nor84: Assuming that you're writing fiction, and that you're writing dialogue, then it should be whether or not the character would say it, not the author. If you write nonfiction, especially in first person, then I think you can do as you please. Grammar issues, though, can be jarring to a reader and should be fixed. It's about pleasing the reader if you want to sell stories.
    October 23, 2017 at 9:13AM
    Turtle... who?: I lean towards the belief that dialogue serves a purpose, and it should be cleaner, more to the point, or showing the essence of a character without becoming unreadable or flat or dull. Conversation in real life, read as conversation goes can be dull and pointless.

    If your dialogue ventures into the mundane of conversation, it can lose a reader's interest.

    If your dialogue is keeping the reader engaged, then it isn't a problem, if they can't read it, or it starts looking and sounding like bla, bla, bla ... then there's a problem.
    October 23, 2017 at 10:08AM
    Turtle... who?: Writing voice is a bit like dialogue. In the end, you have to balance if you are writing for an audience, or is the writing for yourself.

    The bigger the target audience, the harder it is to please everyone, but on the other hand, if you want others to read the work, you might need to consider making it appealing to them too.

    A tricky balance of writing how you want, and getting others to read.
    October 23, 2017 at 10:24AM
    Mustang Patty: A tip I just received from the editor I'm working with is this: Dialogue is open for dialect and slang. Proper grammar is important because, as it has been said, you don't want the reader to be distracted from it.
    Yes, Shakespeare and Stephen King do not always use proper grammar - but until you're as famous as them - follow the rules of grammar.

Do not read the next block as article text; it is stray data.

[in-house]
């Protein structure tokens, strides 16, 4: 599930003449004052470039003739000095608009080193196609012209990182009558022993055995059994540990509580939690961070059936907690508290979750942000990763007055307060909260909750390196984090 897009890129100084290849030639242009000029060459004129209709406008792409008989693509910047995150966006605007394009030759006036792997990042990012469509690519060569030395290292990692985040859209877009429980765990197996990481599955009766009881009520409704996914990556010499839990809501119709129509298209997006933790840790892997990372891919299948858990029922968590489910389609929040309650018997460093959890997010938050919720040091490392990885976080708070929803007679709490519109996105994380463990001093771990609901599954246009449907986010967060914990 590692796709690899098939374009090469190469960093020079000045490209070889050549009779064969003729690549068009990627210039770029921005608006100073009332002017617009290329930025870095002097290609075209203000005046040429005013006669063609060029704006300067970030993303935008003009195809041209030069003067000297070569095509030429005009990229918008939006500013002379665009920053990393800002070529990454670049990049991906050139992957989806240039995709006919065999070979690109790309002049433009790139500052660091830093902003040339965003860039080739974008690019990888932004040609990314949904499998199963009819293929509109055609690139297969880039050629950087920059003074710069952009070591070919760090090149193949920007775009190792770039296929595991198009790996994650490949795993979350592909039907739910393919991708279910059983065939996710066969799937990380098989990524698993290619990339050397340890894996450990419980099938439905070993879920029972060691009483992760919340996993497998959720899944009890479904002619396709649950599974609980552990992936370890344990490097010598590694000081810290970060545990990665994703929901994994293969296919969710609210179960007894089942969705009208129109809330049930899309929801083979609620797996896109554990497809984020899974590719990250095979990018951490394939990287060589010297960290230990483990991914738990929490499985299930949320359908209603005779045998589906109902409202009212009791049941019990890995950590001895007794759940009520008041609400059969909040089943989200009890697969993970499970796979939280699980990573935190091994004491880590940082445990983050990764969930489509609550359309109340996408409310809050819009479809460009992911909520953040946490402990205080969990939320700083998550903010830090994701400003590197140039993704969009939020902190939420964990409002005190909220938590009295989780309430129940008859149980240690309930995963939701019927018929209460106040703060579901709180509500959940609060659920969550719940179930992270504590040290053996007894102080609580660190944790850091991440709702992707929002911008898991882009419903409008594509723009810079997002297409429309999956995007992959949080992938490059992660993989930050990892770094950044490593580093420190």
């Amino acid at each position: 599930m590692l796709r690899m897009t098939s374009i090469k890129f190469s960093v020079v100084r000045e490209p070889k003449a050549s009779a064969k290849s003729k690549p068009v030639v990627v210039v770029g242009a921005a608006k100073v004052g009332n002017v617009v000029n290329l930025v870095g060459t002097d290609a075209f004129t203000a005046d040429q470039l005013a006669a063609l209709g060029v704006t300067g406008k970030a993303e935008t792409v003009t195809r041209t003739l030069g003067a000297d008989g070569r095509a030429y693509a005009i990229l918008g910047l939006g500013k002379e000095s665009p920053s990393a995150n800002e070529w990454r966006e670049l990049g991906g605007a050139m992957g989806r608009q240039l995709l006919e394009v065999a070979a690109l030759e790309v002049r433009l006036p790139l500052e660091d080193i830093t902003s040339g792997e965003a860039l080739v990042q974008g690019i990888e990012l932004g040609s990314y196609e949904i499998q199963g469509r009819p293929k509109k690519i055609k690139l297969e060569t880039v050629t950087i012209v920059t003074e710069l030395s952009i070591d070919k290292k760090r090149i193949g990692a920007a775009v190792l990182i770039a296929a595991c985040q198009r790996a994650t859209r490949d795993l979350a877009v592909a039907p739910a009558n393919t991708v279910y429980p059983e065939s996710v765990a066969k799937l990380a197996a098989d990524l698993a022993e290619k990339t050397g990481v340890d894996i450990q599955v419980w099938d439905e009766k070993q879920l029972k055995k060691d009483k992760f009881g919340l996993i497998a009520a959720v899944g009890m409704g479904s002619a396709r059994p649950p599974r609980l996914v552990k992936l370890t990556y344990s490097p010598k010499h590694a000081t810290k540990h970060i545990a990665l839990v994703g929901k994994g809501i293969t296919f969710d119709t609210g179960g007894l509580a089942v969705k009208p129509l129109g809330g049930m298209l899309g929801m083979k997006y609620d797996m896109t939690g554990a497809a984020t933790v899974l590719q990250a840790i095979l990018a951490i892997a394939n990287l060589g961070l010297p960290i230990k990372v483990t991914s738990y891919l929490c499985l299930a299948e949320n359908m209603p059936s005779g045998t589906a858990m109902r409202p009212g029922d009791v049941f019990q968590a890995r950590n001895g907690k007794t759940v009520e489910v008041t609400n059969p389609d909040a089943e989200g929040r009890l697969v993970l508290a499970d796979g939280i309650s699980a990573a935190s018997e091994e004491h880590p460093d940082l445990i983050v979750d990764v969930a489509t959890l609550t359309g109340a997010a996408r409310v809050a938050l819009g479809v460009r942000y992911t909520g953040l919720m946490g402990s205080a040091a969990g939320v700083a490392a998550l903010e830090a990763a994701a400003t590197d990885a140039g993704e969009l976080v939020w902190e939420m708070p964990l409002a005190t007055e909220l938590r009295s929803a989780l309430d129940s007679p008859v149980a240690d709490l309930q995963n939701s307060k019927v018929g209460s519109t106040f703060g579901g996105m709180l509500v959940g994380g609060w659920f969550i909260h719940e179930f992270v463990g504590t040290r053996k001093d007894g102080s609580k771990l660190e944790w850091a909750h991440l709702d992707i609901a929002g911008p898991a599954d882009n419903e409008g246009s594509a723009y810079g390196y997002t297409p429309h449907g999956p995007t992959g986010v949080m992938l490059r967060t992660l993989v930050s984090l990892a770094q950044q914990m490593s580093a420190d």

October 23, 2017 at 12:01PM
    mrsmajor: Just for the very reasons you state, I know I will NEVER meet the qualifications that will EVER meet what some others will say...I say this..use your own voice, if it gives clarity to just what you are saying...One doesn't have to be famous to still become great..follow your own mind and heart...
    October 23, 2017 at 2:42PM
    nor84: While you can use dialect in dialogue, it's best to make sure it's readable, not gibberish. I tend to write about characters who throw in a common word in their language, and I rearrange so they sound as if English is a second language and drop a few gs from ing, rather than change word spellings to sound foreign.

    Cliches are fine in dialogue if not overdone, and so are grammatical errors and sentence fragments. It's the way we speak.

    I try to base the way characters speak on their educational level as well. Dialogue is fun to do. And, has been said, its purpose is to move the story along. It approximates, but shouldn't mimic the way we actually talk to one another. Leave out the chit-chat and the 'ya know' and similar phrases, or at least keep them to a minimum lest you slow your story too much.
    October 23, 2017 at 5:25PM
    FxstsLisa : A teacher once told a student, "I can grade perfect grammar 'A' papers all day long, but I cannot tell them apart. However, I know when I come across a unique storyteller because I don't have to look and see who wrote it." Good grammar is still very important or you can change the meaning you intended or confuse the reader. Thankful for all the 'grammar' help here on FS!
    October 24, 2017 at 4:50AM
    giraffmang: I dun no bout tis. if'in wee awl rite like dat in are own dislict and spullings, wear tis da cummen grund? I rekon moor impertint two be understud. if'in yea sea wot I meen...
    October 24, 2017 at 12:33PM